1.
Adams RJ, Brambilla DJ, McKie VC, Hsu L, Files B, Vichinsky E, Pegelow C, Abboud M, Woods G, Olivieri N, Driscoll C, Miller S, Wang W, Hurlet A, Scher C, Berman B, Carl EM, Nichols FT, Roach S, Kutlar A, Wright E, Zimmerman RA, Gallagher D, Waclawiw M, Bonds D. Transfusion Prevents First Stroke in Children with Sickle Cell Disease: The “STOP” Study. N Engl J Med July 1998;339(1):5-11.
View Journal Abstract View Full Article
For additional information:

1.
Adams RJ, McKie VC, Nichols FT, Carl EM, Zhang DL, McKie K, Figueroa R, Litaker M, Thompson W, Hess DC. The Use of Transcranial Ultrasonography to Predict Stroke in Sickle Cell Disease. N Engl J Med 1992;326(9):605-610.

2.
Adams RJ, Nichols FT, Figueroa R, McKie VC, Lott T. Transcranial Doppler Correlation with Cerebral Angiography in Sickle Cell Disease. Stroke 1992;23(8):1073-1077.

3.
Adams RJ, Kutlar A, McKie VC, Carl EM, Nichols FT, Liu JC, McKie K, Clary A. Alpha Thalassemia and Stroke Risk in Sickle Cell Anemia. Am J Hemat 1994;45:279-282.

4.
Pegelow CH, Adams RJ, McKie VC, Abboud M, Berman B, Miller S, Olivieri N, Vichinsky E, Wang W, Brambilla DJ. Risk of Recurrent Stroke in Patients with Sickle Cell Disease Treated with Erythrocyte Transfusions. J Pediatrics 1995;126(6):896-9.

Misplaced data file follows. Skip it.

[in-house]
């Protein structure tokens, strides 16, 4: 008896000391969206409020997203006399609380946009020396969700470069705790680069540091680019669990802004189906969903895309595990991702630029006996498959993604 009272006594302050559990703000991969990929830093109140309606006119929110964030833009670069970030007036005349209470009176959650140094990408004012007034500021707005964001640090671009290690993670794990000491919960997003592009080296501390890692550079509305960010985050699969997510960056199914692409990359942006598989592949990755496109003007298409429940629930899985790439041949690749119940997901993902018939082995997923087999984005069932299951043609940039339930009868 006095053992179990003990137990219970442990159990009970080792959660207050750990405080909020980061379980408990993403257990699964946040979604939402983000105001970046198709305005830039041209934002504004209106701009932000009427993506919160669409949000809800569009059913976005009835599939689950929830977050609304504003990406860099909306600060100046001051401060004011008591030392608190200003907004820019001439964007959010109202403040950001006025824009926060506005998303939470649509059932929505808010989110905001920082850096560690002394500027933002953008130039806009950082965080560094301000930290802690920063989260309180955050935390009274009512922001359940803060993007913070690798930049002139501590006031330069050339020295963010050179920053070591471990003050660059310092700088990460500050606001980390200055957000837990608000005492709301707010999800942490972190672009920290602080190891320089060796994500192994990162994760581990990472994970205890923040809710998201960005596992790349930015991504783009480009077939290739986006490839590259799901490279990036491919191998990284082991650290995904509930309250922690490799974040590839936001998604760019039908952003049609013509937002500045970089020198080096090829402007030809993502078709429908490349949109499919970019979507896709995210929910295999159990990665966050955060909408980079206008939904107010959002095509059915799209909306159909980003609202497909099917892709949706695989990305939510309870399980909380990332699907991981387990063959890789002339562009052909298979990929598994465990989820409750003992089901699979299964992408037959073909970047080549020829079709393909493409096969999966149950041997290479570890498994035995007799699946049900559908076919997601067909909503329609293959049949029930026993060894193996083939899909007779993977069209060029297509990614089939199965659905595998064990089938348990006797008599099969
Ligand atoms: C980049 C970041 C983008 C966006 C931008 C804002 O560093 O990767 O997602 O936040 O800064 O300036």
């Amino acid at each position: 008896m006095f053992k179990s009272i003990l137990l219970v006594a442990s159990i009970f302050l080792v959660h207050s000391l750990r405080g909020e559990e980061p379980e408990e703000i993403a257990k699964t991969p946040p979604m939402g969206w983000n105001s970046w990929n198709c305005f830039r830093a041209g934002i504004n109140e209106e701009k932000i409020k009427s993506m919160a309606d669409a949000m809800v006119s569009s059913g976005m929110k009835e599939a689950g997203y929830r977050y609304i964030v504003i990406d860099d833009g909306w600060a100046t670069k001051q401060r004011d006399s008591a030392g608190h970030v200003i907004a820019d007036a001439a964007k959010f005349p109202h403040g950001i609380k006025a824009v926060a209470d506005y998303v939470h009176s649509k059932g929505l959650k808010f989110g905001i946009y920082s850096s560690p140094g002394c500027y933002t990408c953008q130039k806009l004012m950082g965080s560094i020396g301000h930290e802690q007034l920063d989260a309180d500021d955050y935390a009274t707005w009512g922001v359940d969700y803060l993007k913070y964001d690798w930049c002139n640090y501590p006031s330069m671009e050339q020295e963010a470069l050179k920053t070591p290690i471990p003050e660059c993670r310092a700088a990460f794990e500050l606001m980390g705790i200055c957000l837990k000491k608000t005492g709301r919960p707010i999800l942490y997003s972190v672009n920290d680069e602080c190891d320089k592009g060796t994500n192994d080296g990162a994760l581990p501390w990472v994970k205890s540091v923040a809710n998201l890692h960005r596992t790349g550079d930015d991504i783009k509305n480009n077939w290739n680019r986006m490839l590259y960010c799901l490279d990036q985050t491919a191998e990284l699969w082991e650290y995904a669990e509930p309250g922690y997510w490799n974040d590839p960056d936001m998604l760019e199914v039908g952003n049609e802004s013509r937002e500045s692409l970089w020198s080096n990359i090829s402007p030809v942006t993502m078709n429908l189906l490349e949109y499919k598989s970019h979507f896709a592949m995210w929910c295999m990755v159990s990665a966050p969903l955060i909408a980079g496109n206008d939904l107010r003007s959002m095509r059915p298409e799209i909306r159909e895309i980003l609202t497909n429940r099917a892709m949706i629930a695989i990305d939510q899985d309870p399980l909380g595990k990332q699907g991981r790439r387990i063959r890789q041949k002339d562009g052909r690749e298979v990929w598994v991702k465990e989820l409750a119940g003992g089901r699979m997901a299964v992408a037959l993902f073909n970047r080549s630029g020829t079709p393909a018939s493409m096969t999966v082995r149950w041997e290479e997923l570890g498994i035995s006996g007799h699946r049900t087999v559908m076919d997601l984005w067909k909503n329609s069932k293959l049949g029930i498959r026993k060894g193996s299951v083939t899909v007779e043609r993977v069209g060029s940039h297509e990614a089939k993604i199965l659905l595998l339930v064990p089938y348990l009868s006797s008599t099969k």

5.
Adams RJ, McKie VC, Carl EM, Nichols FT, Perry R, Brock K, McKie K, Figueroa R, Litaker M, Weiner S, Brambilla DJ. Long Term Stroke Risk in Children with Sickle Cell Disease Screened with Transcranial Doppler. Annals of Neurology, 1997;42(5):699-704.

6.
Adams RJ, McKie VC, Brambilla DJ, Carl EM, Gallagher D, Nichols FT, Roach S, Abboud M, Berman B, Driscoll C, Files B, Hsu L, Hurlet A, Miller S, Olivieri N, Pegelow C, Scher C, Vichinsky E, Wang W, Woods G, Kutlar A, Wright E, Hagner S, Tighe F, Lewin J, Cure J, Zimmerman RA, Waclawiw M. Stroke Prevention Trial in Sickle Cell Anemia (“STOP”): Study Design. Controlled Clinical Trials, 1997:19:110-129.

7.
Wang WC, Gallagher DM, Pegelow CH, Wright EC, Vichinsky EP, Abboud MR, Moser FG, Adams RJ. A Multi-Center Comparison or Magnetic Resonance Imaging and Transcranial Doppler Ultrasonography in the Evaluation of the Central Nervous System in Children With Sickle Cell Disease. J Pediatr Hematol Oncol, 2000;22:4;335-339.

8.
Bulas DI, Jones, A, Siebert JJ, Driscoll C, O’Donnell R, Adams RJ. Transcranial Doppler (TCD) screening for stroke prevention in sickle cell anemia: pitfalls in technique variation. Pediatr Radiol (2000) 30:733-738.

9.
Jones AM, Seibert JJ, Nichols FT, Kinder DL, Cox K, Luden J, Carl EM, Brambilla DJ, Saccente S, Adams RJ. Comparison of Transcranial Color Doppler Imaging (TCDI) and Transcranial Doppler (TCD) in Children with Sickle Cell Anemia. Pediat Radiol (2001)31:461-469.

10.
Vichinsky EP, Luban NLC, Wright E, Olivieri NF, Driscoll C, Pegelow CH, Adams RJ. Prospective RBC phenotype matching in a stroke-prevention trial in sickle cell anemia: a multicenter transfusion trial. Transfusion 2001:41:1086-1092.